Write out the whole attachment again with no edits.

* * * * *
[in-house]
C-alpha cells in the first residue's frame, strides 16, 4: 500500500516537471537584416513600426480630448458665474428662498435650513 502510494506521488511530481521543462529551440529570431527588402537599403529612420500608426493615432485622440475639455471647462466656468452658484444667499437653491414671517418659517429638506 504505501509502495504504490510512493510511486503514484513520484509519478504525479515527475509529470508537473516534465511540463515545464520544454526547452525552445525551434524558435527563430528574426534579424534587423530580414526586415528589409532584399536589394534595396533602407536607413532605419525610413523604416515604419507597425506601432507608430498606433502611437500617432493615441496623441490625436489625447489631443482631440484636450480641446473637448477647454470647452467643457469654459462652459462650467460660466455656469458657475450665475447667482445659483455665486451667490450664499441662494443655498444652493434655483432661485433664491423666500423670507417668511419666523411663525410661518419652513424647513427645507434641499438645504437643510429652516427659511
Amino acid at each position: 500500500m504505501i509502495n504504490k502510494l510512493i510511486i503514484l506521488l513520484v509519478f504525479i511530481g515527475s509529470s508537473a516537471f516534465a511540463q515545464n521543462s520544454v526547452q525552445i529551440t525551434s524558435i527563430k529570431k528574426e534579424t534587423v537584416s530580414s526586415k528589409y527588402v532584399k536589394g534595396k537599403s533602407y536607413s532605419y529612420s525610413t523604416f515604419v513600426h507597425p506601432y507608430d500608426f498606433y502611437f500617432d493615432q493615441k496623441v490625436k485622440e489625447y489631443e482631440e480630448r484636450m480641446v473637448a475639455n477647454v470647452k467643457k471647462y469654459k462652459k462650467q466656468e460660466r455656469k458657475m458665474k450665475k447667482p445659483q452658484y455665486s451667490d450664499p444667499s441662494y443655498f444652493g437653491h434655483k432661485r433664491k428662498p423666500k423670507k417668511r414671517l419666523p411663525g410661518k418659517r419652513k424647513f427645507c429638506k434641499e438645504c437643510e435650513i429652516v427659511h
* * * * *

[in-house]
C-alpha cells in the first residue's frame, strides 16, 4: 500500500516537471537584416513600426480630448458665474428662498435650513 502510494506521488511530481521543462529551440529570431527588402537599403529612420500608426493615432485622440475639455471647462466656468452658484444667499437653491414671517418659517429638506 504505501509502495504504490510512493510511486503514484513520484509519478504525479515527475509529470508537473516534465511540463515545464520544454526547452525552445525551434524558435527563430528574426534579424534587423530580414526586415528589409532584399536589394534595396533602407536607413532605419525610413523604416515604419507597425506601432507608430498606433502611437500617432493615441496623441490625436489625447489631443482631440484636450480641446473637448477647454470647452467643457469654459462652459462650467460660466455656469458657475450665475447667482445659483455665486451667490450664499441662494443655498444652493434655483432661485433664491423666500423670507417668511419666523411663525410661518419652513424647513427645507434641499438645504437643510429652516427659511
Amino acid at each position: 500500500m504505501i509502495n504504490k502510494l510512493i510511486i503514484l506521488l513520484v509519478f504525479i511530481g515527475s509529470s508537473a516537471f516534465a511540463q515545464n521543462s520544454v526547452q525552445i529551440t525551434s524558435i527563430k529570431k528574426e534579424t534587423v537584416s530580414s526586415k528589409y527588402v532584399k536589394g534595396k537599403s533602407y536607413s532605419y529612420s525610413t523604416f515604419v513600426h507597425p506601432y507608430d500608426f498606433y502611437f500617432d493615432q493615441k496623441v490625436k485622440e489625447y489631443e482631440e480630448r484636450m480641446v473637448a475639455n477647454v470647452k467643457k471647462y469654459k462652459k462650467q466656468e460660466r455656469k458657475m458665474k450665475k447667482p445659483q452658484y455665486s451667490d450664499p444667499s441662494y443655498f444652493g437653491h434655483k432661485r433664491k428662498p423666500k423670507k417668511r414671517l419666523p411663525g410661518k418659517r419652513k424647513f427645507c429638506k434641499e438645504c437643510e435650513i429652516v427659511h